A prime-time documentary that promises to deal with cycle safety couldn’t come at a better time. Weeks after Bradley Wiggins’ bruising encounter with a van, the number of cyclist deaths in Britain this year hovers at a record 112.
It also comes as the perception of conflict on our roads threatens an Olympic gold-plated bike boom of the sort not seen for generations.
But cyclists and drivers have accused the BBC of presenting a woefully distorted picture.
I believe The War on Britain’s Roads, which is broadcast on BBC One on Wednesday night, does more in 60 minutes to terrify would-be cyclists and knock a safety campaign off-course than a lorry load of angry road users could in a month of rush hours.
The documentary, made by Leopard Films (better known for Cash in the Attic), is at best provocative in a way that might lead to more useful debate.
It’s compelling, too. I’ve seen it and was shocked by some of the encounters it shows, and moved by the accounts of participants whose relatives had been killed.
At its worst, however, the film is sensationalist and dangerous. The footage it presents as everyday depicts Britain’s roads as an unremitting war zone. Furious drivers throw punches, angry cyclists bang on windows, people die. It’s a wonder, after years and thousands of miles of cycling and driving, that I still have four limbs.
The clips comes from YouTube, where cyclists with helmet cameras post footage to shame errant drivers. In the film, incidents are interspersed with interviews in which many participants on both sides of the windscreen express regret.
Any attempt to encourage more considerate road use is to be encouraged, but where was the balance, the voice of reason, the statistics behind the horror? Any would-be rider will leave the film thinking cycling is a one-way street to an early grave.
Ian Austin, the Labour MP and chair of the all-party cycling group in parliament, has called the film “irresponsible nonsense,” while Roger Geffen of the cyclists’ group, the CTC, has accused the BBC of portraying cycling as “an activity solely for battle-hardened males with helmets and cameras”. He added: “This hostile stereotyping merely scares mums, children and others back into their cars.”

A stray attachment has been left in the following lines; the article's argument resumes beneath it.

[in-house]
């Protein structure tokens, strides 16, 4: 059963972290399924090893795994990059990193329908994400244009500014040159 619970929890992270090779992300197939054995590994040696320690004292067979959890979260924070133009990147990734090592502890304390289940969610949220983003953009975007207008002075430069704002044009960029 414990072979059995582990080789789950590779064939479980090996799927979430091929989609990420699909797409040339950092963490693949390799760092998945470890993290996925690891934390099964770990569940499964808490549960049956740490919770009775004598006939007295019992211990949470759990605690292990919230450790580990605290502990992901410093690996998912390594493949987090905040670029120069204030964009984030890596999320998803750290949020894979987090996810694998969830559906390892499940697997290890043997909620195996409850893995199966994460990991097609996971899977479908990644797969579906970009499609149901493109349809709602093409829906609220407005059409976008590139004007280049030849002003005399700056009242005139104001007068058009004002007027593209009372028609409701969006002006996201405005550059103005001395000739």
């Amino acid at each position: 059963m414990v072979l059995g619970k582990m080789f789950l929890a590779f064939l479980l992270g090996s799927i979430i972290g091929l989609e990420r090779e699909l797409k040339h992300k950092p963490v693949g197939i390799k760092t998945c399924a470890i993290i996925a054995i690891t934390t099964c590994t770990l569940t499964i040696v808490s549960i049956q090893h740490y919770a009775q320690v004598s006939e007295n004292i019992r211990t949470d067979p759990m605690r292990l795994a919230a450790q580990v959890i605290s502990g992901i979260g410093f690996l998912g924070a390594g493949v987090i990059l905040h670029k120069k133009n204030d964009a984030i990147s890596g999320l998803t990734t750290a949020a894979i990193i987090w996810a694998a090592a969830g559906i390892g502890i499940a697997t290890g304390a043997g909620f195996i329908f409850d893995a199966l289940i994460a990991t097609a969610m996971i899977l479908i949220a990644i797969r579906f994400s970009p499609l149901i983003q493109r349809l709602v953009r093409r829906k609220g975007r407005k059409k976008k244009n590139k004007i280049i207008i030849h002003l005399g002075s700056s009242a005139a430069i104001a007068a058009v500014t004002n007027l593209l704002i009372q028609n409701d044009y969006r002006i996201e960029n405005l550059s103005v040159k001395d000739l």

Chris Boardman, the former Olympic gold medal-winning track cyclist, has seen clips from the film. “Cycle safety has become very topical and that’s good,” he told The Independent, “but we’re lacking balance. Cycling is still statistically safer than going to your own bathroom, but facts are being ignored in favour of sensationalism.”
The most controversial sequence shows couriers racing through central London, putting dozens of people at risk. What the film doesn’t make clear is that the footage was shot six years ago by an American filmmaker. Including it has been likened to “presenting a James Bond car chase as how average people drive to work.”
Motoring groups aren’t impressed either (87 per cent of members of British Cycling own a car). AA president Edmund King has likened the attitude of some drivers towards cyclists to “racial discrimination”. He added: “We need to talk about each other in a civilised manner, and I don’t think a programme like this really helps. It’s not a war out there.”
The BBC defended the film as “a serious examination of the relationship between cyclists and other road users,” adding: “It set out to explore real-life stories and is not a comprehensive investigation... Raising awareness of these issues, on a primetime BBC One programme, can only be a positive thing for both cyclists and other road users.”
This will only be true if everyone who sees it is also presented with cycling as a safe, convenient way to get around that would be safer still if authorities woke up to the needs of the modern road users, and if everyone, including self-appointed warriors with helmet cameras, learned to be nice. If not, the BBC has only fuelled the war.
As Boardman tweeted today: “Here’s an idea, I’d like to make a program on what cycling CAN be in this country, any takers...?”Reuse content